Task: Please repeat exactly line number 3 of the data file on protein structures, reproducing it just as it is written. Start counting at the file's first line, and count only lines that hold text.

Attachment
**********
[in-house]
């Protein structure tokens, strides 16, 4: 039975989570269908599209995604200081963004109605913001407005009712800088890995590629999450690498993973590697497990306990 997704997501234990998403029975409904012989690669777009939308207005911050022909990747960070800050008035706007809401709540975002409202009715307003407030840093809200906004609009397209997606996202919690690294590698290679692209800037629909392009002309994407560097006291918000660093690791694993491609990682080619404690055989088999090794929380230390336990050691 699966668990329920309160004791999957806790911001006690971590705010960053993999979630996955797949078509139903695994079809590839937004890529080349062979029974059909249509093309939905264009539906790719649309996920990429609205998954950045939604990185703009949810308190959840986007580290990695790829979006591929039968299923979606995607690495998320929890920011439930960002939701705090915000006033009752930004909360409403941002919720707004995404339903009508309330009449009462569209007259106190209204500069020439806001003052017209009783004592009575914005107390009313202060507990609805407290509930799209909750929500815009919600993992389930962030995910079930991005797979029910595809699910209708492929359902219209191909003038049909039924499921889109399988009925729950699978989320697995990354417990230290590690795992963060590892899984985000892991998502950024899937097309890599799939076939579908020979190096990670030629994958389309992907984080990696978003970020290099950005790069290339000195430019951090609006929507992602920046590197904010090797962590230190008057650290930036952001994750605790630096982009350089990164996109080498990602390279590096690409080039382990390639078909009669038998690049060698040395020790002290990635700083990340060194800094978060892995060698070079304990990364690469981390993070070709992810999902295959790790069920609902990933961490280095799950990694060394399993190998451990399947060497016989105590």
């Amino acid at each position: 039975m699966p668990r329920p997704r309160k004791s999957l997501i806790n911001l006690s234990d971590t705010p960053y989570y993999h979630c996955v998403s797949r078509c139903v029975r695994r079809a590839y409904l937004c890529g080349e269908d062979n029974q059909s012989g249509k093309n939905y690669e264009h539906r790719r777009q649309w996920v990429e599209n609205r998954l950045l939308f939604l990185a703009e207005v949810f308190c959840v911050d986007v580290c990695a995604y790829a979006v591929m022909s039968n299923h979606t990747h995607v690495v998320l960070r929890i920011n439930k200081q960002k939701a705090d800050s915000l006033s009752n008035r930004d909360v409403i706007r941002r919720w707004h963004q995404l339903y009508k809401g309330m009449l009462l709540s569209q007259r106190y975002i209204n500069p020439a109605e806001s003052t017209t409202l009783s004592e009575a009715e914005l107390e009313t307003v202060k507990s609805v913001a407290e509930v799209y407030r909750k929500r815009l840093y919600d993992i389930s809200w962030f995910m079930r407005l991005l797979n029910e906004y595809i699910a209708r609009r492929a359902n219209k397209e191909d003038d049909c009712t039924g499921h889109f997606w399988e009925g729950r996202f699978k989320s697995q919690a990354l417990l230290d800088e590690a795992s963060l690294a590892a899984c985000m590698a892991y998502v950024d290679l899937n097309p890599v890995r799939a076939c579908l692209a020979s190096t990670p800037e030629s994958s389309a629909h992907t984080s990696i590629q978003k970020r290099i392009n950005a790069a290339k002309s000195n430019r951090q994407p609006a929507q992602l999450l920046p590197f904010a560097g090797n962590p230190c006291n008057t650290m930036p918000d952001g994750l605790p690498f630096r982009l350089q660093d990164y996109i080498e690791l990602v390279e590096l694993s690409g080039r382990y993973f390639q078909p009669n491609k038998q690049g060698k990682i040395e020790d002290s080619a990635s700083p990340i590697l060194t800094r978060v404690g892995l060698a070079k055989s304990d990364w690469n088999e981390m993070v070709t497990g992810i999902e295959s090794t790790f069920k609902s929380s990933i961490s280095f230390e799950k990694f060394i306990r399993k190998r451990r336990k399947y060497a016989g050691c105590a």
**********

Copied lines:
């Amino acid at each position: 039975m699966p668990r329920p997704r309160k004791s999957l997501i806790n911001l006690s234990d971590t705010p960053y989570y993999h979630c996955v998403s797949r078509c139903v029975r695994r079809a590839y409904l937004c890529g080349e269908d062979n029974q059909s012989g249509k093309n939905y690669e264009h539906r790719r777009q649309w996920v990429e599209n609205r998954l950045l939308f939604l990185a703009e207005v949810f308190c959840v911050d986007v580290c990695a995604y790829a979006v591929m022909s039968n299923h979606t990747h995607v690495v998320l960070r929890i920011n439930k200081q960002k939701a705090d800050s915000l006033s009752n008035r930004d909360v409403i706007r941002r919720w707004h963004q995404l339903y009508k809401g309330m009449l009462l709540s569209q007259r106190y975002i209204n500069p020439a109605e806001s003052t017209t409202l009783s004592e009575a009715e914005l107390e009313t307003v202060k507990s609805v913001a407290e509930v799209y407030r909750k929500r815009l840093y919600d993992i389930s809200w962030f995910m079930r407005l991005l797979n029910e906004y595809i699910a209708r609009r492929a359902n219209k397209e191909d003038d049909c009712t039924g499921h889109f997606w399988e009925g729950r996202f699978k989320s697995q919690a990354l417990l230290d800088e590690a795992s963060l690294a590892a899984c985000m590698a892991y998502v950024d290679l899937n097309p890599v890995r799939a076939c579908l692209a020979s190096t990670p800037e030629s994958s389309a629909h992907t984080s990696i590629q978003k970020r290099i392009n950005a790069a290339k002309s000195n430019r951090q994407p609006a929507q992602l999450l920046p590197f904010a560097g090797n962590p230190c006291n008057t650290m930036p918000d952001g994750l605790p690498f630096r982009l350089q660093d990164y996109i080498e690791l990602v390279e590096l694993s690409g080039r382990y993973f390639q078909p009669n491609k038998q690049g060698k990682i040395e020790d002290s080619a990635s700083p990340i590697l060194t800094r978060v404690g892995l060698a070079k055989s304990d990364w690469n088999e981390m993070v070709t497990g992810i999902e295959s090794t790790f069920k609902s929380s990933i961490s280095f230390e799950k990694f060394i306990r399993k190998r451990r336990k399947y060497a016989g050691c105590a």